May 03, 2022
Providence College inducts first student members to its new chapter of Phi Beta Kappa
By Vicki-Ann Downing
In a “momentous event in the life and history of Providence College,” Gamma of Rhode Island — Providence College’s chapter of Phi Beta Kappa, the oldest and most prestigious honor society for the liberal arts and sciences in the United States — was formally installed during a ceremony in St. Dominic Chapel on April 26.
Two members of the national organization of the Phi Beta Kappa Society, Frederick M. Lawrence, Esq., secretary and CEO, and Peter Quimby, Ph.D., president, attended the event to install the new chapter, its charter members, and the six officers. They also inducted nine foundation members and the first 57 student members, including 52 seniors and five juniors.
A procession of faculty, staff, and students, led by a bagpiper, marched from the Ruane Center for the Humanities to the chapel at the start of the ceremony. At the head of the procession were Robert J. Barry, Ph.D., associate professor of theology and president of the Faculty Senate, and Sean F. Reid, Ph.D., provost and senior vice president for academic affairs.
In her welcoming remarks, Joan R. Branham, Ph.D., professor of art history, associate dean of the School of Arts and Sciences, and the president of Gamma Chapter, spoke of the importance of the liberal arts.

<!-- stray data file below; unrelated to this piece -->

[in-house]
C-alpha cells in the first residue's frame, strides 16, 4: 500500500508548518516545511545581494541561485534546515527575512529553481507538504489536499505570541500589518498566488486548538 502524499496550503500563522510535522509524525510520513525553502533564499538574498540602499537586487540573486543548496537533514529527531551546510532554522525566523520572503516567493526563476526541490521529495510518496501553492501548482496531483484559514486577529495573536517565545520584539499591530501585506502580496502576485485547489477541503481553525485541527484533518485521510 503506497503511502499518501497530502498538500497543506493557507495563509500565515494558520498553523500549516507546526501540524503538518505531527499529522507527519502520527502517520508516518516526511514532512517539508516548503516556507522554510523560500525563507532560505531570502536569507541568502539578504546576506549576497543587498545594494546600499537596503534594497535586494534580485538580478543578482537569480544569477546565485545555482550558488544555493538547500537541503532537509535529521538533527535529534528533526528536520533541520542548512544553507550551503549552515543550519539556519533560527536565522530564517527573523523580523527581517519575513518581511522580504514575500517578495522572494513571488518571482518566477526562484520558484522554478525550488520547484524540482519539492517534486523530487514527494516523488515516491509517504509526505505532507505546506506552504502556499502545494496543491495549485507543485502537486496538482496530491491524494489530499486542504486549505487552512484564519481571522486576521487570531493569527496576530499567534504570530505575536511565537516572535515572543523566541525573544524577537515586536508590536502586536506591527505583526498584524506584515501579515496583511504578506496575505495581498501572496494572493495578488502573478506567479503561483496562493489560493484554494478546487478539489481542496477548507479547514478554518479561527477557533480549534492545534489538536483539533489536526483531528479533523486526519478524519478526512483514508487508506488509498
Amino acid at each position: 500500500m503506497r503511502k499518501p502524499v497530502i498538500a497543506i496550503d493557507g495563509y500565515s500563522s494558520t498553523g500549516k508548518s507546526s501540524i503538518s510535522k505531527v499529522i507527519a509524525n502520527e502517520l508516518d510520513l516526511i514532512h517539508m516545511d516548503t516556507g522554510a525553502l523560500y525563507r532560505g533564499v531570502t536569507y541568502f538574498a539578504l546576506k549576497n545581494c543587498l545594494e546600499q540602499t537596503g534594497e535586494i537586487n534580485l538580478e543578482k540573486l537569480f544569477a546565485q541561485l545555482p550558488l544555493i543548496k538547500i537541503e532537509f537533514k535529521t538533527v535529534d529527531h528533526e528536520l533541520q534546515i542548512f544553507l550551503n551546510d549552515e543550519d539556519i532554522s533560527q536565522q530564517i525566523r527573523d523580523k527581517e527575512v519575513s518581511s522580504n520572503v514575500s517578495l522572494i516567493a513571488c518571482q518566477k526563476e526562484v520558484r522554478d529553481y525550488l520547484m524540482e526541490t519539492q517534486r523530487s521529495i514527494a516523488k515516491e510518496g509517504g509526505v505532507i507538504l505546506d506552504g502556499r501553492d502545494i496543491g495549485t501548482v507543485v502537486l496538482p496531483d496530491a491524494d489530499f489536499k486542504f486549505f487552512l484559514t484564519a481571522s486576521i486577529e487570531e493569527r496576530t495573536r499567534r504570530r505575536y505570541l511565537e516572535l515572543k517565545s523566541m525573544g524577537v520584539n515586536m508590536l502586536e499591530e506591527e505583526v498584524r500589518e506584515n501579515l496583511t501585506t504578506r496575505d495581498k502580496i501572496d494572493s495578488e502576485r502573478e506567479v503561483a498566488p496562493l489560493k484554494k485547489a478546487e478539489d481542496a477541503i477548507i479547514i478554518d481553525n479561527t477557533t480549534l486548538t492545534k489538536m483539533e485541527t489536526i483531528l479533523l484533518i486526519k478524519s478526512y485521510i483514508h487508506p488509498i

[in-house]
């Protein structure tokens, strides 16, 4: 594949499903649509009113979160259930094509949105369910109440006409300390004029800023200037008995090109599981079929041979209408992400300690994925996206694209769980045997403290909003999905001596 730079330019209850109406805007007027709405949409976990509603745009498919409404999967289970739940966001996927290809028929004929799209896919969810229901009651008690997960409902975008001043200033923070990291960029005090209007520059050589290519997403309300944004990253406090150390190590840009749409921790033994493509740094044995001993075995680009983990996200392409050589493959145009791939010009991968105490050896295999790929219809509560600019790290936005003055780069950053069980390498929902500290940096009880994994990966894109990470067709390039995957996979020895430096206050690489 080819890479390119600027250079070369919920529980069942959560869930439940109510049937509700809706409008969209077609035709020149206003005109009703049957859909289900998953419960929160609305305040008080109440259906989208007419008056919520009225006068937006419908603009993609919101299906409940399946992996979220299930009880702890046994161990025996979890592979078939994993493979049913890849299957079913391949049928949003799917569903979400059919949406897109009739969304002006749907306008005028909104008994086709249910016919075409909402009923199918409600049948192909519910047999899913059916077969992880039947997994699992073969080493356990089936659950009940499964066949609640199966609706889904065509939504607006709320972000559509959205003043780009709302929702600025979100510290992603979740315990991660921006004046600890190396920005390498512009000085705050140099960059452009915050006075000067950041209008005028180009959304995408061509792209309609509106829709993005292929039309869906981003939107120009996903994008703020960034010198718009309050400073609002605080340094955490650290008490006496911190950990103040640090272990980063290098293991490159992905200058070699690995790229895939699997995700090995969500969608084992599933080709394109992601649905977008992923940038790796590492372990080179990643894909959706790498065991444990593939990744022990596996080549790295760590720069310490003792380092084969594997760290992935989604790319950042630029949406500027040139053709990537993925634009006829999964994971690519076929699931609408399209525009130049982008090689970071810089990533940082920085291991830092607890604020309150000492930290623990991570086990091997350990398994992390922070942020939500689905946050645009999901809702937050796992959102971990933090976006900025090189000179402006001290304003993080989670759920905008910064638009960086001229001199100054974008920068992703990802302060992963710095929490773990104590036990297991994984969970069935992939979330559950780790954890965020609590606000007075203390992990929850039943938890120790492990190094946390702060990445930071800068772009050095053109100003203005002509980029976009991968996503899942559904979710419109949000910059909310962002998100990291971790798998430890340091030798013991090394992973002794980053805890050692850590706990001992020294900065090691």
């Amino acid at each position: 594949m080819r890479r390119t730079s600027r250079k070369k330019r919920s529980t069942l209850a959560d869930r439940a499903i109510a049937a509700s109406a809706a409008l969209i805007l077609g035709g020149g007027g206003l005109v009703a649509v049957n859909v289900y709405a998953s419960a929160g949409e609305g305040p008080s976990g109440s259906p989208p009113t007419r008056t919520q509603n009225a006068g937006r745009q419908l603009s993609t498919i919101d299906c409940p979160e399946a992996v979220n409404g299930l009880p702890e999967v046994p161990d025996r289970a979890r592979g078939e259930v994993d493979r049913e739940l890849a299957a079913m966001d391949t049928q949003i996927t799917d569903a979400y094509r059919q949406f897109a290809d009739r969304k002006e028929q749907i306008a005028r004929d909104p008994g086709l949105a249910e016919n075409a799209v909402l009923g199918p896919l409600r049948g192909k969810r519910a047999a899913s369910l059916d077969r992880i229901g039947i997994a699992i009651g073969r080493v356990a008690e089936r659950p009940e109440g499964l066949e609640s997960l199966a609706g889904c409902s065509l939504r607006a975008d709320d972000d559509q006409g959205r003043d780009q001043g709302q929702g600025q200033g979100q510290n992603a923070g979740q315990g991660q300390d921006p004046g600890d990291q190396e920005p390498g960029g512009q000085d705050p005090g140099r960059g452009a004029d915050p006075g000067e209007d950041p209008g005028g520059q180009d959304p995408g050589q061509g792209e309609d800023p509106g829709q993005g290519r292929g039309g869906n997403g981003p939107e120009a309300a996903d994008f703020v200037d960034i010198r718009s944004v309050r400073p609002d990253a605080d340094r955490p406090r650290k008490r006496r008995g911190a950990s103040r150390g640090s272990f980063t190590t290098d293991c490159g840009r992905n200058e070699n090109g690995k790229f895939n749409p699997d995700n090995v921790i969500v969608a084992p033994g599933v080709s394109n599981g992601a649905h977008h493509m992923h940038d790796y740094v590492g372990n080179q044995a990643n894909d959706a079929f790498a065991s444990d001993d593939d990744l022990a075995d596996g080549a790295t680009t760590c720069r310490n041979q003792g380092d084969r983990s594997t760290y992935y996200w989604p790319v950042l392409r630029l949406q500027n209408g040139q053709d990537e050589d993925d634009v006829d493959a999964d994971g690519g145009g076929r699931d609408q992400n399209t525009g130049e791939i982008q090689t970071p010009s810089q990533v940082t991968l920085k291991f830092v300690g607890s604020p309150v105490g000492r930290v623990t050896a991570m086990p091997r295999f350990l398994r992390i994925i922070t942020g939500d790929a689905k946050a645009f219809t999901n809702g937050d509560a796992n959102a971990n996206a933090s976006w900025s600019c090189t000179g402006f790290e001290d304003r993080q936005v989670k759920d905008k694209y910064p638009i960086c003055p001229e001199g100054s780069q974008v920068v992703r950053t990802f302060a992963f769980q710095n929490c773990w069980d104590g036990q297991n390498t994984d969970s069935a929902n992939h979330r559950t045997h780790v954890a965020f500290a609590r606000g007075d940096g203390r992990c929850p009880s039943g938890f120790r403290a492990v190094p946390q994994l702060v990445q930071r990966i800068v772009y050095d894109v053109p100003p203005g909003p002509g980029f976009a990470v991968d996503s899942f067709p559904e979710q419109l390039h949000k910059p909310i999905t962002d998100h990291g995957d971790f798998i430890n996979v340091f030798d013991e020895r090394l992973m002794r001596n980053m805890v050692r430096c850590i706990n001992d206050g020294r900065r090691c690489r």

“A liberal arts education celebrates a way of being in the world that students will take with them for a lifetime,” Branham said. “It is a transformational training across the arts, humanities, natural, and social sciences that only begins in college but continues for many years beyond. It prepares students to reflect deeply about complex matters, to consider and analyze all the evidence before coming to a judgment, to think critically and fairly, to express oneself thoughtfully and with purpose, and to solve difficult problems in a very complex world.”
Frederick M. Lawrence, secretary and CEO of the Phi Beta Kappa Society, explained Phi Beta Kappa’s origins at the College of William and Mary in 1776. Beginning in 1883, society members met every three years to authorize new chapters, including in August 2021, when Providence College was given permission to “shelter” the 293rd chapter, Gamma of Rhode Island.
Lawrence noted that the review process was intensive and rigorous. It was carried out by both Sheila Adamus Liotta, Ph.D., dean of the School of Arts and Sciences, and Branham, and Melanie Sullivan, director of institutional research, provided valuable support.
“This is a happy and momentous occasion in the life of this institution and of this community,” Lawrence said. “The installation of this chapter is the result of years of effort by many college faculty and staff who themselves are Phi Beta Kappa members and will be inducted tonight as the charter members of this chapter.
“But I think it is also fair to say it is the result of the devoted labor and accomplishment of all of the faculty, administration, staff, students, alumni, and supporters who have created here at Providence College a rigorous academy community with a deep commitment to excellence in liberal arts that Phi Beta Kappa embodies and seeks to foster.”